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Native Habitat

Different Regions Green Iguanas (Iguana Iguana) are found naturally from the southern most parts of Mexico south to South America in the Northern Parts of Paraguay, and including all points in between. Iguanas are arboreal which means the live primarily in the treetops for the majority of their lives. In fact, adults will rarely come down from the tree tops. Iguanas thrive in the lower forest areas as opposed to the higher mountains because of their need for warmer temperatures. Iguanas are also dinural, meaning that they are active in the daytime. They are becoming problem animals as ‘wild’ populations are expanding in Hawaii and southern Florida. Once established in these areas, they cause problems and can actually eradicate the native flora and fauna. Iguanas are actually banned as pets in Hawaii, as well as any non-native species.

Where is my Iguana from? While these following descriptions are good guidelines, they are not definite to tell where your Iguana is from. This following chart is taken from the book “Green Iguana: The Ultimate Owner’s Manual” by James W. Hatfield III and can be found on pages 40 and 41 of that book.


 Main Body color is typically green on hatchlings, but turning brownish orange on the arms and other parts of the body as the Iguana gets older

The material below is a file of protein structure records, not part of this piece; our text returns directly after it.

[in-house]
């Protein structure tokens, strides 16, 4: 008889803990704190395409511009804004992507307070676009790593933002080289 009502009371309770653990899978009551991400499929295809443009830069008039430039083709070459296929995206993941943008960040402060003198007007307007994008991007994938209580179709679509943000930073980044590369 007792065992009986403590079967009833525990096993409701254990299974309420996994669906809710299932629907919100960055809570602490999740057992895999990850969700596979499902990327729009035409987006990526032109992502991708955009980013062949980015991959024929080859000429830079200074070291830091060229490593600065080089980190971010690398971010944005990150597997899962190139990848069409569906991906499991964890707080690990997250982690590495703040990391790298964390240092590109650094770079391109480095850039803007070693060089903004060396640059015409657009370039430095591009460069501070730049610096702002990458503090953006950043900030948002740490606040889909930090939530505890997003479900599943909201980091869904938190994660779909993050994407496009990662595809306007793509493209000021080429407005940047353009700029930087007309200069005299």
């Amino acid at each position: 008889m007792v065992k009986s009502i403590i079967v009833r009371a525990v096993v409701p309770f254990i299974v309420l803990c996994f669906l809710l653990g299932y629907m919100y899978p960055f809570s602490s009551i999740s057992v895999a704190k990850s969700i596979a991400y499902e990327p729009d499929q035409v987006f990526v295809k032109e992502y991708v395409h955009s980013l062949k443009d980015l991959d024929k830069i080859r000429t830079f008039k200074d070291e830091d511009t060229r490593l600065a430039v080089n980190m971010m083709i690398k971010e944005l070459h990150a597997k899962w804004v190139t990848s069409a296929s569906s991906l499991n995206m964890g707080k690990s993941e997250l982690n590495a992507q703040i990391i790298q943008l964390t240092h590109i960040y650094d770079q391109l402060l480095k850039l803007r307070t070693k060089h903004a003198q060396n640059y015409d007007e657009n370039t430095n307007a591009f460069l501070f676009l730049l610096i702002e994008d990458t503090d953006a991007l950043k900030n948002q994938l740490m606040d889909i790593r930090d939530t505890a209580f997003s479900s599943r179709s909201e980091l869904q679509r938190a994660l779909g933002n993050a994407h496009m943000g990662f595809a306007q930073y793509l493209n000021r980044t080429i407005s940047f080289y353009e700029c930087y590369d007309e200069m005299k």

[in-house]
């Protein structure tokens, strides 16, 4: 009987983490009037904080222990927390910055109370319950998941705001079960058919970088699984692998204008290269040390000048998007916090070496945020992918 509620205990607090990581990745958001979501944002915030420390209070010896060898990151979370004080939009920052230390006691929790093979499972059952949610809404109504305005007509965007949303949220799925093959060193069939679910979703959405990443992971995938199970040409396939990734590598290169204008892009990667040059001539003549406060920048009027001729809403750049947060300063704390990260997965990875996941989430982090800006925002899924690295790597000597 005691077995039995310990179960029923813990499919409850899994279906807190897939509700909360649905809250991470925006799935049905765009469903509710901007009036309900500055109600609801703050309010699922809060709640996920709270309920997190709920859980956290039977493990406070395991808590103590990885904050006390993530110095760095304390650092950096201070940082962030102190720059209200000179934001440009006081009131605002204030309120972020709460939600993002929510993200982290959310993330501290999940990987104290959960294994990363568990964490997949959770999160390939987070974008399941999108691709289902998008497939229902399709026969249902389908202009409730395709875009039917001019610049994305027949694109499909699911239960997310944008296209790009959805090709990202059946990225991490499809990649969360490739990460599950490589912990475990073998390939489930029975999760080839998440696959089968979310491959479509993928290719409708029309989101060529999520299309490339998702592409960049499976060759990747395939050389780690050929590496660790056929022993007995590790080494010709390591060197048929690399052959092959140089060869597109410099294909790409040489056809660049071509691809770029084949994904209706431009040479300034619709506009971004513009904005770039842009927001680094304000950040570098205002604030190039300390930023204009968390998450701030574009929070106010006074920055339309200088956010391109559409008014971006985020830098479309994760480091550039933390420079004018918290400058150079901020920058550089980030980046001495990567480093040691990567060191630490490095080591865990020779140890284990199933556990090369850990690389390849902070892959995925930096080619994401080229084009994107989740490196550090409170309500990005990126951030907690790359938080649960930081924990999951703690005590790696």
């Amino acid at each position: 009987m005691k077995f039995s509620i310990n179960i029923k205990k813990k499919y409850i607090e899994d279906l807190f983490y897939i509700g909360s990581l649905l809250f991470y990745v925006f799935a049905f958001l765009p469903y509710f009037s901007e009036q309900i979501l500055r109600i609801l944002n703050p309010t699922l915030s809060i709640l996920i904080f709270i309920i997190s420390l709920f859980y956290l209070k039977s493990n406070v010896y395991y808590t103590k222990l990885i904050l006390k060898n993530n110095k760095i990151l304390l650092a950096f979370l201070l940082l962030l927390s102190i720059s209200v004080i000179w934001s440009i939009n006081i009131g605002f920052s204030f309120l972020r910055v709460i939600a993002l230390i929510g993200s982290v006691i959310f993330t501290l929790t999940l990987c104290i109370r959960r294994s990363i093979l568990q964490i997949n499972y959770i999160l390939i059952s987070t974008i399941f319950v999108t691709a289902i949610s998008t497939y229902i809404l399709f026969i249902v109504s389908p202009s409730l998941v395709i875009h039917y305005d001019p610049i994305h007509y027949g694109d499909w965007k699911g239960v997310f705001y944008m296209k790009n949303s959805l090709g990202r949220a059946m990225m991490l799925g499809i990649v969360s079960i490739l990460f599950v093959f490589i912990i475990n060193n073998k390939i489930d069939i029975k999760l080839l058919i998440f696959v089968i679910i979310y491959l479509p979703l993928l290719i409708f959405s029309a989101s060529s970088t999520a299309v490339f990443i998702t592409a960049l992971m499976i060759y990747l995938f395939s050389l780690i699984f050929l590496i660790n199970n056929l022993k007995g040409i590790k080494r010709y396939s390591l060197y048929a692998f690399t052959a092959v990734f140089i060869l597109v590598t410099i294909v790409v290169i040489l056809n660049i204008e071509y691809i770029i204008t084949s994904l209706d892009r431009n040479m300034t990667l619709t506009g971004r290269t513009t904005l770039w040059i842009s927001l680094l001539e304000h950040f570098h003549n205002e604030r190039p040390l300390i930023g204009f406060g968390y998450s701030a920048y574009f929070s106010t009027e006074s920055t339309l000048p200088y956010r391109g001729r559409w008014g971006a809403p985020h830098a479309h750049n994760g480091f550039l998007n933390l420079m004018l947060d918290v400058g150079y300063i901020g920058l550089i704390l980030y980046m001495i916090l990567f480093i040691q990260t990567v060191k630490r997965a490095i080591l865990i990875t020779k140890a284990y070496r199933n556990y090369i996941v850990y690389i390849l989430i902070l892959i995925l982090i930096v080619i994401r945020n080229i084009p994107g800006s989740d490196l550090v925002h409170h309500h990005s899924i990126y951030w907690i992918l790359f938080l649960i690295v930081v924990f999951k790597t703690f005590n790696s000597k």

 Long spines

 May have small horn-like protrusions on the snout.

 Long, pointed snout

 Longer rather than wider bodies (SVL Usually greater than bulkier looking South American Iguana.)

South American

 Roman Hump-type nose (short snout)

 Tend to have shorter spines

 Less orange color, often with blue to bluish tones or other colors.

 Face scales may have black outline that gives a more dramatic look.

 SVL often less than the Mexican or Central American counterparts, but with a sturdier, huskier body.

Central American

Central American

No Iguanas are currently being shipped from Costa Rica, Panama, Honduras or Nicaragua. The Iguanas coming from Guatemala and El Salvador are Farm-Raised animals. Because Central America is a small area, there are not many dramatic physical differences between these and Mexican Iguanas.

*SVL = Snout to Vent Length

Back to Care Main
Chapter 2: Choosing an Iguana
Explains how to choose a healthy iguana and where to go instead of a pet store.
Chapter 3: Getting Started
Covers Supply Shopping, short cuts, and setting up the home
Basic Husbandry
Vet care, Diet, Heat, Humidity and Lighting
Behavior and Taming
Sexuality and Reproduction
Basic concerns dealing with the needs of male and female iguanas
Health concerns
Addresses health concerns for both human and Iguana